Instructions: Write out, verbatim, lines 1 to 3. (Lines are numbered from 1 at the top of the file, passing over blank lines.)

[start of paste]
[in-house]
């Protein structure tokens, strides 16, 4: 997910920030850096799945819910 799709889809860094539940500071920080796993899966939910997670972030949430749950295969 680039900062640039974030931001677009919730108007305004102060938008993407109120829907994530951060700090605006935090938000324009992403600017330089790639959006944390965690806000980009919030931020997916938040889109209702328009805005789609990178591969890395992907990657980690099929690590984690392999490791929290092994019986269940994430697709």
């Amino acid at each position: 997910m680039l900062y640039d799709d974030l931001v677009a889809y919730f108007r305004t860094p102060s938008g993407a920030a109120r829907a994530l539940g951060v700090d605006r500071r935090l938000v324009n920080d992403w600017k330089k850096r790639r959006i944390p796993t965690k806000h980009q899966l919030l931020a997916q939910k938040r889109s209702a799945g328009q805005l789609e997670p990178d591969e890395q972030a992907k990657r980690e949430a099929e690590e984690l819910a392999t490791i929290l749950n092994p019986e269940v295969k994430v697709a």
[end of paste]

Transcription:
[in-house]
């Protein structure tokens, strides 16, 4: 997910920030850096799945819910 799709889809860094539940500071920080796993899966939910997670972030949430749950295969 680039900062640039974030931001677009919730108007305004102060938008993407109120829907994530951060700090605006935090938000324009992403600017330089790639959006944390965690806000980009919030931020997916938040889109209702328009805005789609990178591969890395992907990657980690099929690590984690392999490791929290092994019986269940994430697709």
């Amino acid at each position: 997910m680039l900062y640039d799709d974030l931001v677009a889809y919730f108007r305004t860094p102060s938008g993407a920030a109120r829907a994530l539940g951060v700090d605006r500071r935090l938000v324009n920080d992403w600017k330089k850096r790639r959006i944390p796993t965690k806000h980009q899966l919030l931020a997916q939910k938040r889109s209702a799945g328009q805005l789609e997670p990178d591969e890395q972030a992907k990657r980690e949430a099929e690590e984690l819910a392999t490791i929290l749950n092994p019986e269940v295969k994430v697709a």